How to easily exclude packages from apt-get upgrades

Once you’ve got the hang of Debian/Ubuntu’s package management system and have had a fine time smoothly upgrading your system periodically, at some point the inevitable will happen: while upgrading a package something will get installed that will break something else.

It could be, as happened to me recently, a version of Google Chrome that won’t play nice with some element of Gnome or the GTK toolkit – any button on a webpage that should launch a dialogue box took minutes to do so. Several minutes. So we need to reverse this, by downgrading the package to the previous version, and then prevent it from being reinstalled automatically. How?

The most common Debian package manager frontend is apt-get. There are a number of different options, from powerful but complex dpkg, it’s more user-friendly brother aptitude, to the full blown X-windows GUI of synaptic. But apt-get is most people’s first choice, the most straightforward, and the one which comes with no obvious switch or option included – the following demonstrates how.


1) Remove and downgrade the problem package

This is straightforward. First find the problematic package version:

$ sudo cat /var/log/apt/term.log | grep google-chrome-stable
Setting up google-chrome-stable (32.0.1700.77-1) ...
Preparing to replace google-chrome-stable 32.0.1700.77-1 (using .../google-chrome-stable_32.0.1700.102-1_amd64.deb) ...
Unpacking replacement google-chrome-stable ...
Setting up google-chrome-stable (32.0.1700.102-1) ...

There in the apt logfile is the output of the apt-get command that installed the package we want to replace, version 32.0.1700.102-1. Now we find the packages in the apt package cache:

$ ls -l /var/cache/apt/archives/google-chrome-stable*

There’s the last few versions. It’s simple enough to replace the most recent with the previous version using dpkg.

$ dpkg -i /var/cache/apt/archives/google-chrome-stable_32.0.1700.77-1_amd64.deb


2) Prevent the next apt-get update or dist-update from upgrading the package

The package manager records packages as flagged in one or more of various states, such as installed (or set to be installed), not installed (or set to be removed) or held. For this purpose we need to hold the package. There are two ways of doing this.

One is to use dpkg again, using –set-selections to set the package flags.

$ echo "google-chrome-stable hold" | sudo dpkg --set-selections

(note it’s dpkg that requires root privileges, not echo)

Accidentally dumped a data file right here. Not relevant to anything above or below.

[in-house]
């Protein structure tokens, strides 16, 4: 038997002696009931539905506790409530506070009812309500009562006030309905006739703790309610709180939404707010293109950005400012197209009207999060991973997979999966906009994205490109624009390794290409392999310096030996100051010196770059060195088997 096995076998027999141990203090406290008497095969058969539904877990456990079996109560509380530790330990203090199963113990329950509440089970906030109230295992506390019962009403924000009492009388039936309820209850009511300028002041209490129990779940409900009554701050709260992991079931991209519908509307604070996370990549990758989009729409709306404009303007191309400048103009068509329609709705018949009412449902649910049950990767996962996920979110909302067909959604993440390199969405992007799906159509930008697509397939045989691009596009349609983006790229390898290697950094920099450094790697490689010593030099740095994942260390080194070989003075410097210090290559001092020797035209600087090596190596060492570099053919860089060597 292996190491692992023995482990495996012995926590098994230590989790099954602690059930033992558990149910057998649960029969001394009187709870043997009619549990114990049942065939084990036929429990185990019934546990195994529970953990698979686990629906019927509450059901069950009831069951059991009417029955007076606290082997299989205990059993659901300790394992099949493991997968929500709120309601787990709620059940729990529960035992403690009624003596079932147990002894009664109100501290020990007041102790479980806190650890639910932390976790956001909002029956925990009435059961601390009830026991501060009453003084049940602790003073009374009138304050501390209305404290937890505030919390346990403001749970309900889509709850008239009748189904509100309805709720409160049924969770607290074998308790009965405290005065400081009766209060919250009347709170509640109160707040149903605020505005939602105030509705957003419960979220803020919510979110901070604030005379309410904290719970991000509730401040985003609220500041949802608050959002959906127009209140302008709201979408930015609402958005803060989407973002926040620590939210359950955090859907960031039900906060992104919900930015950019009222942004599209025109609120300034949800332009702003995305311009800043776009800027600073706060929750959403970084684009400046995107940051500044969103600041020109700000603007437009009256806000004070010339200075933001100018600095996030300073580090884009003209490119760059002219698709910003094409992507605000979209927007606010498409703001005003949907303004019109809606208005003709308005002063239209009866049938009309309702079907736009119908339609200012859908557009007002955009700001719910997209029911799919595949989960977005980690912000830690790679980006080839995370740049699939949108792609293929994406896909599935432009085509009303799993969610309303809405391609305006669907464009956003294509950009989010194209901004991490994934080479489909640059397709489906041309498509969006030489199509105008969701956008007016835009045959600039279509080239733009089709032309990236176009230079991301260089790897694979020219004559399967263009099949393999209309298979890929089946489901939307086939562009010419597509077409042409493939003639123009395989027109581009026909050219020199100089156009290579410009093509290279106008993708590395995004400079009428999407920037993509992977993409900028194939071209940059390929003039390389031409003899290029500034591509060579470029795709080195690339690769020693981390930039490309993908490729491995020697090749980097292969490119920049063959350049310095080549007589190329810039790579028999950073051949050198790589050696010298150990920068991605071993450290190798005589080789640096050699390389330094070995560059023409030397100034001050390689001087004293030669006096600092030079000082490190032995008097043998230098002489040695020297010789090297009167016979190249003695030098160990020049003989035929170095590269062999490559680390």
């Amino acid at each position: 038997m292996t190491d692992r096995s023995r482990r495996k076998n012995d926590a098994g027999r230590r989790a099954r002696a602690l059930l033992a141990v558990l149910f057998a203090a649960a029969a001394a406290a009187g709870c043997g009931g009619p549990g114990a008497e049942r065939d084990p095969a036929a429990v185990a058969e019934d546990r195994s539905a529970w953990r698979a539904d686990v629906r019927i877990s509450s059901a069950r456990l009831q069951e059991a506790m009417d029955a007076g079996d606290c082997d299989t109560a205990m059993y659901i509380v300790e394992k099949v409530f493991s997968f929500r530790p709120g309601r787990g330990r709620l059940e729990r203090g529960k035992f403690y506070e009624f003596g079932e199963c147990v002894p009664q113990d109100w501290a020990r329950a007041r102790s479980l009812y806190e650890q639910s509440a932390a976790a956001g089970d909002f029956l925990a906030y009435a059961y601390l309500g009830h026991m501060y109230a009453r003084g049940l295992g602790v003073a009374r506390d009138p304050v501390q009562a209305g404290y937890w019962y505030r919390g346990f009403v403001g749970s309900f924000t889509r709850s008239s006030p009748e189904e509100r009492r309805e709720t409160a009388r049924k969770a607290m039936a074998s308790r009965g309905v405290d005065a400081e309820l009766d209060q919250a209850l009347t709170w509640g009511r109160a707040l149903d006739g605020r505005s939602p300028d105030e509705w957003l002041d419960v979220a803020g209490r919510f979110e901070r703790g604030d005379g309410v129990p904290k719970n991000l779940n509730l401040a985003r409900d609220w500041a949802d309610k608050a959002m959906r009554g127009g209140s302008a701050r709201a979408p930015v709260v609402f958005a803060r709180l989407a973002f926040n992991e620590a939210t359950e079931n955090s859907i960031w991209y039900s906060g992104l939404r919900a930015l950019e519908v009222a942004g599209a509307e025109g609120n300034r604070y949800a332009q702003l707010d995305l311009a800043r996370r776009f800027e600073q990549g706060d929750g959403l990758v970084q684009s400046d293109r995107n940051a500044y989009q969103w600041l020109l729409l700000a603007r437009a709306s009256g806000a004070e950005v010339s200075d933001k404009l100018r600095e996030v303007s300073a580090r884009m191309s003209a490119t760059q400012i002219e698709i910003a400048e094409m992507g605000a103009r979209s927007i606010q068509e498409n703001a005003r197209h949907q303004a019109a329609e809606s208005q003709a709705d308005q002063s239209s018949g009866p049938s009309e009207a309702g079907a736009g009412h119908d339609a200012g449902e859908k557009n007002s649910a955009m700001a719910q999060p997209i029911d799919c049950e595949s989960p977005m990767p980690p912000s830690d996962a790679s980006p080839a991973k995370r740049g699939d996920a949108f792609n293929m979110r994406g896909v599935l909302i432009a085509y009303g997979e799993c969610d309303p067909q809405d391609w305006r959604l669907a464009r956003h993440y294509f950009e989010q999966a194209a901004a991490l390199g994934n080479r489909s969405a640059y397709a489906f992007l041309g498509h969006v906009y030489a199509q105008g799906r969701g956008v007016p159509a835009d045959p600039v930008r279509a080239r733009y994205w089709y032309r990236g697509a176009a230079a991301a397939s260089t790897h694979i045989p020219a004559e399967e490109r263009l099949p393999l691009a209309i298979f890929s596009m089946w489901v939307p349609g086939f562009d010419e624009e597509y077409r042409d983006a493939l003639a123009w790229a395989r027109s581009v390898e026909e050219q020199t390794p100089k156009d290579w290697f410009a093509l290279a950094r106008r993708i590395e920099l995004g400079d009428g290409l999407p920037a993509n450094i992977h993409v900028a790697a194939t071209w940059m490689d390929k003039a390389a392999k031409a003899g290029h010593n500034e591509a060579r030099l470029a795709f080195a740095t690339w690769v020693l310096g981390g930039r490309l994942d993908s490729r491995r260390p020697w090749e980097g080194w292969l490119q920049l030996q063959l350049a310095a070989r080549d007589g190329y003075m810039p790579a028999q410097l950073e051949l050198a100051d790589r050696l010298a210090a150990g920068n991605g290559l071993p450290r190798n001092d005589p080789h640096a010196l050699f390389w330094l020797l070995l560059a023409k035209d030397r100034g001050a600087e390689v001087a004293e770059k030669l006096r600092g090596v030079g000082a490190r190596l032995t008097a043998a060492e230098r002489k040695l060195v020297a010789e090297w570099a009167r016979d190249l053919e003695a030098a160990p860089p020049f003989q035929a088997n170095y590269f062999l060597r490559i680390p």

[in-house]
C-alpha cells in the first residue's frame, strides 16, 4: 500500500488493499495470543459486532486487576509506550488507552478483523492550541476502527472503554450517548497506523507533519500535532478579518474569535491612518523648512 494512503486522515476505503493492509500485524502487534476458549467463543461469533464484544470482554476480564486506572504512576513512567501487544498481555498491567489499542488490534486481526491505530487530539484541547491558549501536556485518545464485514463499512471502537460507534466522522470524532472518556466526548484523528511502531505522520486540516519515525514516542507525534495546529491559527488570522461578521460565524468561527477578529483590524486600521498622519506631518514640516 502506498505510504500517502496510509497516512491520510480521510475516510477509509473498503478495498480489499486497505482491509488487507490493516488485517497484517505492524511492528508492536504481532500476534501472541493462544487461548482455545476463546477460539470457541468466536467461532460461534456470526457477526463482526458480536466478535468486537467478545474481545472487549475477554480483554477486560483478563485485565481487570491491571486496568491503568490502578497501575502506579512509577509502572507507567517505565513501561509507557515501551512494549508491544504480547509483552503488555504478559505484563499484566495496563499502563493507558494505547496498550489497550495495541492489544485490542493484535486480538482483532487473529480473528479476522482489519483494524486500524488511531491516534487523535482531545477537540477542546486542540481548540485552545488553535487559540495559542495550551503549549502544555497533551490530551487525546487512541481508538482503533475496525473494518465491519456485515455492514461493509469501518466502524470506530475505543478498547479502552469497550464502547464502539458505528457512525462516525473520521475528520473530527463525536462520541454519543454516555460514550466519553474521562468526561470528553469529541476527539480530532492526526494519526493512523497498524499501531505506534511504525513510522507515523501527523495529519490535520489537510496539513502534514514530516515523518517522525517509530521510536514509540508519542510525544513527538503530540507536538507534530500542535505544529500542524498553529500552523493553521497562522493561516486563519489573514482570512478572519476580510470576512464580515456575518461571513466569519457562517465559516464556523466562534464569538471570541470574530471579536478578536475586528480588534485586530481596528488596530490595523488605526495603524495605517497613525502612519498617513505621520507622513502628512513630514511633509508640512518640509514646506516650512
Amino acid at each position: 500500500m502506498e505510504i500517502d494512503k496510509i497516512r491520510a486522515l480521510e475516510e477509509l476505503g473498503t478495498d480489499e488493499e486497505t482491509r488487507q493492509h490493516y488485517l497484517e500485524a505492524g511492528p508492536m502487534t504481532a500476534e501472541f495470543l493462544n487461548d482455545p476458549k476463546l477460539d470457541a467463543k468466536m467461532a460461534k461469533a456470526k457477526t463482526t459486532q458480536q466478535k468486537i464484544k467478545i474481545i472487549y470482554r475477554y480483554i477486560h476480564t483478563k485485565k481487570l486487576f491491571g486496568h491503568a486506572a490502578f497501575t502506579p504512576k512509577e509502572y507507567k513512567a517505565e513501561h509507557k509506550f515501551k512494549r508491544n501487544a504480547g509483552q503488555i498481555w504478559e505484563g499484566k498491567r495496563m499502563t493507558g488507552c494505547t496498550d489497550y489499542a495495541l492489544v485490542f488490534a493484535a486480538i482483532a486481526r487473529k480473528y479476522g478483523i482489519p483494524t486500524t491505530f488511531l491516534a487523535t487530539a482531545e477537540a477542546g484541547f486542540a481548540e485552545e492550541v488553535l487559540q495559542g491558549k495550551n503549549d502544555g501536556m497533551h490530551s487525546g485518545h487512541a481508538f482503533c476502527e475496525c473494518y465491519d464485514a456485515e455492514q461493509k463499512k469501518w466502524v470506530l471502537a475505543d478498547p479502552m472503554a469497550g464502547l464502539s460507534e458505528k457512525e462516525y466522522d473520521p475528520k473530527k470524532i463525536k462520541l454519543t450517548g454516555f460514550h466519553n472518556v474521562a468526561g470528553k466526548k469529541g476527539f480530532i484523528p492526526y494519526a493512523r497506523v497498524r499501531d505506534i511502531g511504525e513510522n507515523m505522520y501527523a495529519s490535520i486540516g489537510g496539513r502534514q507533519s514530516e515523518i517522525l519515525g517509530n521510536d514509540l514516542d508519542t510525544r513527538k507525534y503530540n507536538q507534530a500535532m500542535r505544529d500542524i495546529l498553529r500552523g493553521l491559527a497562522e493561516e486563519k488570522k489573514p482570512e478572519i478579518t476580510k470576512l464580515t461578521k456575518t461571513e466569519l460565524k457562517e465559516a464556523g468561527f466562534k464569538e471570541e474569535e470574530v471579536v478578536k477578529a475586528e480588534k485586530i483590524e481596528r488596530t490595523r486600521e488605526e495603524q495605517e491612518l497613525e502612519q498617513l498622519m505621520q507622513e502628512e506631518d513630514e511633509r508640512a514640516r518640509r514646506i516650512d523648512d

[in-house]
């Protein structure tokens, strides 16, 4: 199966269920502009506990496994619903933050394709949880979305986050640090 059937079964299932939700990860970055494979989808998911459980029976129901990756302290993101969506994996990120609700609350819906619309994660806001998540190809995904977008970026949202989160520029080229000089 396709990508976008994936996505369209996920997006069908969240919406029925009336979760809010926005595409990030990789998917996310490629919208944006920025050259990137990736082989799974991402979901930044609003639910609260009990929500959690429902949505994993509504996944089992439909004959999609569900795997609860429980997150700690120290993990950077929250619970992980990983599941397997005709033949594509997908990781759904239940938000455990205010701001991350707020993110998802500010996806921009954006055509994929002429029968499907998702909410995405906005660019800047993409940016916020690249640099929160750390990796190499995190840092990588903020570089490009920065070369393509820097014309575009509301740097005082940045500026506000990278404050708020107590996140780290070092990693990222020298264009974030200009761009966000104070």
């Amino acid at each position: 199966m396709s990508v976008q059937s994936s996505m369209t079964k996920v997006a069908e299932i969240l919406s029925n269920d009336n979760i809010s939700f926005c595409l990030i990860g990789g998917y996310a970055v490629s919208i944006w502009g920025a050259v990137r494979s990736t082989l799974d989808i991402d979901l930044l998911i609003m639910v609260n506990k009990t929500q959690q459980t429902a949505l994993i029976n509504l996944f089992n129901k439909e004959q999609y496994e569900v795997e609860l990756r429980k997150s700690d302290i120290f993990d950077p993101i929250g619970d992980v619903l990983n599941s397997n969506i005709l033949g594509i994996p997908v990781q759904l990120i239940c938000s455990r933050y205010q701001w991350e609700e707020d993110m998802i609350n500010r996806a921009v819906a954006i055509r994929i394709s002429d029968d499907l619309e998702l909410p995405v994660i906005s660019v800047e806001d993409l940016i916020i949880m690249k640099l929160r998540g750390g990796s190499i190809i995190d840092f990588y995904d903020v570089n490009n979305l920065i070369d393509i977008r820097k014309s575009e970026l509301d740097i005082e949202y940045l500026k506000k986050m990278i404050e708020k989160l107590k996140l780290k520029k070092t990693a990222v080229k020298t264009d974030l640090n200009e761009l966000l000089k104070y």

We can check this has worked:

$ dpkg --list | grep google-chrome-stable
hi google-chrome-stable 32.0.1700.77-1 amd64 The web browser from Google

Where the “hi” at the beginning of the line stands for “hold” and “installed”. You can read up more about the different package statuses, how to check them and what they mean in the dpkg-query manpage.

Now when we run an upgrade using apt-get, the held package will be ignored:

$ sudo apt-get upgrade
Reading package lists... Done
Building dependency tree
Reading state information... Done
The following packages have been kept back:
The following packages will be upgraded:
curl libcurl3 libcurl3-gnutls
3 upgraded, 0 newly installed, 0 to remove and 1 not upgraded.
Need to get 1,258 kB of archives.
After this operation, 39.9 kB of additional disk space will be used.
Do you want to continue [Y/n]?

You can easily check which version of the held package installed and the package offered from the repo by running apt-get install on the package with the -s (“simulate”) switch, which reports the package versions:

$ sudo apt-get install google-chrome-stable -s
Reading package lists... Done
Building dependency tree
Reading state information... Done
The following held packages will be changed:
The following packages will be upgraded:
1 upgraded, 0 newly installed, 0 to remove and 0 not upgraded.
Inst google-chrome-stable [32.0.1700.77-1] (32.0.1700.107-1 Google:1.0/stable [amd64])
Conf google-chrome-stable (32.0.1700.107-1 Google:1.0/stable [amd64])

At some point we’ll want to reverse this decision, as bugs will have been fixed and versions incremented. So we can unhold the package by setting it to install, where the “ii” refers to “set for installation” and “installed”:

$ echo "google-chrome-stable install" | sudo dpkg --set-selections
$ dpkg --list | grep google-chrome-stable
ii google-chrome-stable 32.0.1700.77-1 amd64 The web browser from Google


The alternative is to use apt-mark. This is chiefly for marking packages as either automatically or manually installed, which affects how they respond to being installed, upgraded or removed as dependencies to other packages. For example, a package set to auto will be automatically installed as a dependency to another package if required, and automatically removed if not required; those set to manual will not.